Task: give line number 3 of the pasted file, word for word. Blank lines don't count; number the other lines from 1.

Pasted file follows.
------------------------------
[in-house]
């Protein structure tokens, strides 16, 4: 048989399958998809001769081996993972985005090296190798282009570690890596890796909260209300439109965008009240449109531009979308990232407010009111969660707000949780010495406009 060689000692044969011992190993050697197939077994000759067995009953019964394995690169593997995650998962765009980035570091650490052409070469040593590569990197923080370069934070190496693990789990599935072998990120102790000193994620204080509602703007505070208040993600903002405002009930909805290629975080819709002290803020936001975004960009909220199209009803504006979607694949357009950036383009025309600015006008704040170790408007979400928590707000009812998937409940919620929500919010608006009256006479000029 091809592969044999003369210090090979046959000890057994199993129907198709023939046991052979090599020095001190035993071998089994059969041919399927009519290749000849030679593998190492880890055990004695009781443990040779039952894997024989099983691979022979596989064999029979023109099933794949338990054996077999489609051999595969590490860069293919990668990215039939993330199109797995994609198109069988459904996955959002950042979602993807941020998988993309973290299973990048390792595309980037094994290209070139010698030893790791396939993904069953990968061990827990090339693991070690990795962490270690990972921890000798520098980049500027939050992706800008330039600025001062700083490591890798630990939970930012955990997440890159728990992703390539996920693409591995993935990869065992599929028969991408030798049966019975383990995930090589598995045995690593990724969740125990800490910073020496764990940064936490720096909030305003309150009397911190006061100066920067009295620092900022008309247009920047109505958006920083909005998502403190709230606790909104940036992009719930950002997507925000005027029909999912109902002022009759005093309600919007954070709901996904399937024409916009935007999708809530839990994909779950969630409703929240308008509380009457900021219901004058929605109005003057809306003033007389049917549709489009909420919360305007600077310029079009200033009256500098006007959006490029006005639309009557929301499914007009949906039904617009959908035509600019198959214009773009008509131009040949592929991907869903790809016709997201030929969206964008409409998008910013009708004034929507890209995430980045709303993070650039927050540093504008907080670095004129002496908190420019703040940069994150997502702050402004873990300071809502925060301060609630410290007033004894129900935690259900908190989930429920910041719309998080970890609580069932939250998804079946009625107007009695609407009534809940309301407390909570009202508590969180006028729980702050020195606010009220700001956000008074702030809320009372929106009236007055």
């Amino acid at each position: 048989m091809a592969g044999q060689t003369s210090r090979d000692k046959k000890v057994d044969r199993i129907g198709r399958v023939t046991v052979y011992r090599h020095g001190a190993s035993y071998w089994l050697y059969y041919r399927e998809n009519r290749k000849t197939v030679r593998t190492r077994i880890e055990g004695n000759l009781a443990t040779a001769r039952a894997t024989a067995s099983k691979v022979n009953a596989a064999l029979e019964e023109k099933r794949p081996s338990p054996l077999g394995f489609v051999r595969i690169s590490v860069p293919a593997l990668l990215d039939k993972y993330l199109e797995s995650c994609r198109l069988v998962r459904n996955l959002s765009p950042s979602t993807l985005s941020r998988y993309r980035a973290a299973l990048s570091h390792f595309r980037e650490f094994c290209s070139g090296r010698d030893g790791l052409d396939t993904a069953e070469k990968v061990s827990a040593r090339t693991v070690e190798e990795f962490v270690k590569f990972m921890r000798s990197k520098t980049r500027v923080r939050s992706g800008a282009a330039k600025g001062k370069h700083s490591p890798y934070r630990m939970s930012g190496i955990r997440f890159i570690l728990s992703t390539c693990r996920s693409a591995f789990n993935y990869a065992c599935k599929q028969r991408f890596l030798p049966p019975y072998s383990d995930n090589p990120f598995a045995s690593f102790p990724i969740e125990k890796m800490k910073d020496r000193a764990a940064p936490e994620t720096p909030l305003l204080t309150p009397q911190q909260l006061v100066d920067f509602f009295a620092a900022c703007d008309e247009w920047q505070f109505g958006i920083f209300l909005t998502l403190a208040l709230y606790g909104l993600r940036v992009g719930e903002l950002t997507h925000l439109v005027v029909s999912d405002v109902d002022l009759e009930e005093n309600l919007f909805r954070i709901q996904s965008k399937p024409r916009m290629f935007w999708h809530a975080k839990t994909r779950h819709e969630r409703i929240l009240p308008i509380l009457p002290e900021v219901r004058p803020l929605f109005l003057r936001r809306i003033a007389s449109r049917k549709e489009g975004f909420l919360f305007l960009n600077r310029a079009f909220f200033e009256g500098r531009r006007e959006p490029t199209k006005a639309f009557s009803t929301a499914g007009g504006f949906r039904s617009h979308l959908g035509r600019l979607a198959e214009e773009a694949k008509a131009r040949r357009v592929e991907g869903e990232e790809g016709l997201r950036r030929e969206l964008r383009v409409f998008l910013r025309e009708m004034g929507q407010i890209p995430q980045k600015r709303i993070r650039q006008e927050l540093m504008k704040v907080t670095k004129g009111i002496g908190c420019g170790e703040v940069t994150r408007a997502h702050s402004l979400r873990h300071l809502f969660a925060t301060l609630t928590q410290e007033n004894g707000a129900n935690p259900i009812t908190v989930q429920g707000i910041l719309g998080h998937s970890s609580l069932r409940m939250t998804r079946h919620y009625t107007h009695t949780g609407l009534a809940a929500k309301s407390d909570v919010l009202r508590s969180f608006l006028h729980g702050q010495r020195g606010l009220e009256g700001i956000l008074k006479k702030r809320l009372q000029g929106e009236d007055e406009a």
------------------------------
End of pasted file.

């Amino acid at each position: 048989m091809a592969g044999q060689t003369s210090r090979d000692k046959k000890v057994d044969r199993i129907g198709r399958v023939t046991v052979y011992r090599h020095g001190a190993s035993y071998w089994l050697y059969y041919r399927e998809n009519r290749k000849t197939v030679r593998t190492r077994i880890e055990g004695n000759l009781a443990t040779a001769r039952a894997t024989a067995s099983k691979v022979n009953a596989a064999l029979e019964e023109k099933r794949p081996s338990p054996l077999g394995f489609v051999r595969i690169s590490v860069p293919a593997l990668l990215d039939k993972y993330l199109e797995s995650c994609r198109l069988v998962r459904n996955l959002s765009p950042s979602t993807l985005s941020r998988y993309r980035a973290a299973l990048s570091h390792f595309r980037e650490f094994c290209s070139g090296r010698d030893g790791l052409d396939t993904a069953e070469k990968v061990s827990a040593r090339t693991v070690e190798e990795f962490v270690k590569f990972m921890r000798s990197k520098t980049r500027v923080r939050s992706g800008a282009a330039k600025g001062k370069h700083s490591p890798y934070r630990m939970s930012g190496i955990r997440f890159i570690l728990s992703t390539c693990r996920s693409a591995f789990n993935y990869a065992c599935k599929q028969r991408f890596l030798p049966p019975y072998s383990d995930n090589p990120f598995a045995s690593f102790p990724i969740e125990k890796m800490k910073d020496r000193a764990a940064p936490e994620t720096p909030l305003l204080t309150p009397q911190q909260l006061v100066d920067f509602f009295a620092a900022c703007d008309e247009w920047q505070f109505g958006i920083f209300l909005t998502l403190a208040l709230y606790g909104l993600r940036v992009g719930e903002l950002t997507h925000l439109v005027v029909s999912d405002v109902d002022l009759e009930e005093n309600l919007f909805r954070i709901q996904s965008k399937p024409r916009m290629f935007w999708h809530a975080k839990t994909r779950h819709e969630r409703i929240l009240p308008i509380l009457p002290e900021v219901r004058p803020l929605f109005l003057r936001r809306i003033a007389s449109r049917k549709e489009g975004f909420l919360f305007l960009n600077r310029a079009f909220f200033e009256g500098r531009r006007e959006p490029t199209k006005a639309f009557s009803t929301a499914g007009g504006f949906r039904s617009h979308l959908g035509r600019l979607a198959e214009e773009a694949k008509a131009r040949r357009v592929e991907g869903e990232e790809g016709l997201r950036r030929e969206l964008r383009v409409f998008l910013r025309e009708m004034g929507q407010i890209p995430q980045k600015r709303i993070r650039q006008e927050l540093m504008k704040v907080t670095k004129g009111i002496g908190c420019g170790e703040v940069t994150r408007a997502h702050s402004l979400r873990h300071l809502f969660a925060t301060l609630t928590q410290e007033n004894g707000a129900n935690p259900i009812t908190v989930q429920g707000i910041l719309g998080h998937s970890s609580l069932r409940m939250t998804r079946h919620y009625t107007h009695t949780g609407l009534a809940a929500k309301s407390d909570v919010l009202r508590s969180f608006l006028h729980g702050q010495r020195g606010l009220e009256g700001i956000l008074k006479k702030r809320l009372q000029g929106e009236d007055e406009a």